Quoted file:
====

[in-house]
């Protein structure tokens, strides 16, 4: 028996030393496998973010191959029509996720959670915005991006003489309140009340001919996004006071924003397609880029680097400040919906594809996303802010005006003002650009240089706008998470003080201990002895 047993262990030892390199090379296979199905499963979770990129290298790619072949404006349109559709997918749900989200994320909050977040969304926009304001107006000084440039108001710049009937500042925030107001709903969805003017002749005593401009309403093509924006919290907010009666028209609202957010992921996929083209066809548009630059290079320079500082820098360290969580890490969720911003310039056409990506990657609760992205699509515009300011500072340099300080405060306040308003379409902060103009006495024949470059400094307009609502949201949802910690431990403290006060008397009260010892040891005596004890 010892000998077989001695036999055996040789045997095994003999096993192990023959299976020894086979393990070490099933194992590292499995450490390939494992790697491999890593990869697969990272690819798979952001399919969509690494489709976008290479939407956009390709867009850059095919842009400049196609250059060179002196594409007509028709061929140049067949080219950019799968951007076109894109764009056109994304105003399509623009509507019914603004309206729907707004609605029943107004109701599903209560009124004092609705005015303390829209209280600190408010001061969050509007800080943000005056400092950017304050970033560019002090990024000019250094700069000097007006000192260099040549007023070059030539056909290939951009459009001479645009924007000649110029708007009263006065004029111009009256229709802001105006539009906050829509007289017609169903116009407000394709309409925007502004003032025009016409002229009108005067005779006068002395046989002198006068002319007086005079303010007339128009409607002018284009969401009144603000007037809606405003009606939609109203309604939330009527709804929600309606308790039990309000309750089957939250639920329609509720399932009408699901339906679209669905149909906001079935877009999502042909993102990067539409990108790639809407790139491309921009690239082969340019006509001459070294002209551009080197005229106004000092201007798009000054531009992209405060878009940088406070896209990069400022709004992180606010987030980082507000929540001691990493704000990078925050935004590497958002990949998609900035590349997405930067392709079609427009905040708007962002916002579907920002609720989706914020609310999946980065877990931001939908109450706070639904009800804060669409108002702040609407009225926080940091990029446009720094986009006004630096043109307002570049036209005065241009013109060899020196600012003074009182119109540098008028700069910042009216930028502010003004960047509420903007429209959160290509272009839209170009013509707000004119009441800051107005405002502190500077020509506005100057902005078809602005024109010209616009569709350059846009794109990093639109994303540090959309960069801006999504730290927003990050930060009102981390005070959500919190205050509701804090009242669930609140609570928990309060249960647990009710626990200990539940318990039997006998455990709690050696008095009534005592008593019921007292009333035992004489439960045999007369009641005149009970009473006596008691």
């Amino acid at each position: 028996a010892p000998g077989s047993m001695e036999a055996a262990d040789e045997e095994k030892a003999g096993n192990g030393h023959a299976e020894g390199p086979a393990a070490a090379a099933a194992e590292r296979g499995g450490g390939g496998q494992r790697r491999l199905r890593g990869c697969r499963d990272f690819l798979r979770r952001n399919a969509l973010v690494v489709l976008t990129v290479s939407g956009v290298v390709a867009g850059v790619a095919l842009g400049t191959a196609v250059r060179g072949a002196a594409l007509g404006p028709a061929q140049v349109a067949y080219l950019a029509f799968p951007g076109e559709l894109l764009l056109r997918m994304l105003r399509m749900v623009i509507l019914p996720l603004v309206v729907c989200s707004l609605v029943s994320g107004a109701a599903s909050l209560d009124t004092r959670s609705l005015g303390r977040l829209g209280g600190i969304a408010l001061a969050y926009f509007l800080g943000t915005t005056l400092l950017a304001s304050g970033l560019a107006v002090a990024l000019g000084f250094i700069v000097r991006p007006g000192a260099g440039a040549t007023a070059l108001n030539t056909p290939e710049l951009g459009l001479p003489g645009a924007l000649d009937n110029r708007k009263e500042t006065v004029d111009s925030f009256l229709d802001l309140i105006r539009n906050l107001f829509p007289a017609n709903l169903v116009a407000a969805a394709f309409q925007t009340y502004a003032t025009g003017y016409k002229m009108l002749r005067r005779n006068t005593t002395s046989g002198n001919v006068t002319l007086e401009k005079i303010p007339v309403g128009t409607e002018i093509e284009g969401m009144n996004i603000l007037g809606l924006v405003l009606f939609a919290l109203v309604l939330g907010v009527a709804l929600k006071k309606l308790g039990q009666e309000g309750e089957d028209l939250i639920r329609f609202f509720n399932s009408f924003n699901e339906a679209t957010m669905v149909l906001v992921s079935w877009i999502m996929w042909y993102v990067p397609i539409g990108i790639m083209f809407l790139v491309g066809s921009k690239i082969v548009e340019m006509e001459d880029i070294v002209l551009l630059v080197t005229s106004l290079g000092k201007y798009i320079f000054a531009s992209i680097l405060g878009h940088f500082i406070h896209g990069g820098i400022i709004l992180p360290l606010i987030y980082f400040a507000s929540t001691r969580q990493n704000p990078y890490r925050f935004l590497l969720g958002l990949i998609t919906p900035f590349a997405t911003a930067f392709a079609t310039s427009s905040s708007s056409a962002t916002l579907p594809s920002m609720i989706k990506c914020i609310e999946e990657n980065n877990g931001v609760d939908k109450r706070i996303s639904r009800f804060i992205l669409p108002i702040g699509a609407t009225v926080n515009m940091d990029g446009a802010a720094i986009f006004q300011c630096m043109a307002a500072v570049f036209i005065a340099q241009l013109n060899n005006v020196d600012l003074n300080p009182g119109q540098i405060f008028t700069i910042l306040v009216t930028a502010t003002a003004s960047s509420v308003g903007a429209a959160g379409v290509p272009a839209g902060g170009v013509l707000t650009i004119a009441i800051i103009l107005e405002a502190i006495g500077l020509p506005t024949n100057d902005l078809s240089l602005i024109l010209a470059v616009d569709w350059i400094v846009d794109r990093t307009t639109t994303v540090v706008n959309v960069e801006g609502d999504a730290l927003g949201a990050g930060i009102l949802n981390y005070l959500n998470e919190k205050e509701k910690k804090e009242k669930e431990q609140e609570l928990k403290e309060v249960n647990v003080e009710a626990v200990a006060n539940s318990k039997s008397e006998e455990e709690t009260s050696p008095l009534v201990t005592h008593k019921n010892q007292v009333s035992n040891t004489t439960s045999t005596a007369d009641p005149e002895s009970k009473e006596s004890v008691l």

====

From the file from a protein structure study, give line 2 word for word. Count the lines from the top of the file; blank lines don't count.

């Protein structure tokens, strides 16, 4: 028996030393496998973010191959029509996720959670915005991006003489309140009340001919996004006071924003397609880029680097400040919906594809996303802010005006003002650009240089706008998470003080201990002895 047993262990030892390199090379296979199905499963979770990129290298790619072949404006349109559709997918749900989200994320909050977040969304926009304001107006000084440039108001710049009937500042925030107001709903969805003017002749005593401009309403093509924006919290907010009666028209609202957010992921996929083209066809548009630059290079320079500082820098360290969580890490969720911003310039056409990506990657609760992205699509515009300011500072340099300080405060306040308003379409902060103009006495024949470059400094307009609502949201949802910690431990403290006060008397009260010892040891005596004890 010892000998077989001695036999055996040789045997095994003999096993192990023959299976020894086979393990070490099933194992590292499995450490390939494992790697491999890593990869697969990272690819798979952001399919969509690494489709976008290479939407956009390709867009850059095919842009400049196609250059060179002196594409007509028709061929140049067949080219950019799968951007076109894109764009056109994304105003399509623009509507019914603004309206729907707004609605029943107004109701599903209560009124004092609705005015303390829209209280600190408010001061969050509007800080943000005056400092950017304050970033560019002090990024000019250094700069000097007006000192260099040549007023070059030539056909290939951009459009001479645009924007000649110029708007009263006065004029111009009256229709802001105006539009906050829509007289017609169903116009407000394709309409925007502004003032025009016409002229009108005067005779006068002395046989002198006068002319007086005079303010007339128009409607002018284009969401009144603000007037809606405003009606939609109203309604939330009527709804929600309606308790039990309000309750089957939250639920329609509720399932009408699901339906679209669905149909906001079935877009999502042909993102990067539409990108790639809407790139491309921009690239082969340019006509001459070294002209551009080197005229106004000092201007798009000054531009992209405060878009940088406070896209990069400022709004992180606010987030980082507000929540001691990493704000990078925050935004590497958002990949998609900035590349997405930067392709079609427009905040708007962002916002579907920002609720989706914020609310999946980065877990931001939908109450706070639904009800804060669409108002702040609407009225926080940091990029446009720094986009006004630096043109307002570049036209005065241009013109060899020196600012003074009182119109540098008028700069910042009216930028502010003004960047509420903007429209959160290509272009839209170009013509707000004119009441800051107005405002502190500077020509506005100057902005078809602005024109010209616009569709350059846009794109990093639109994303540090959309960069801006999504730290927003990050930060009102981390005070959500919190205050509701804090009242669930609140609570928990309060249960647990009710626990200990539940318990039997006998455990709690050696008095009534005592008593019921007292009333035992004489439960045999007369009641005149009970009473006596008691």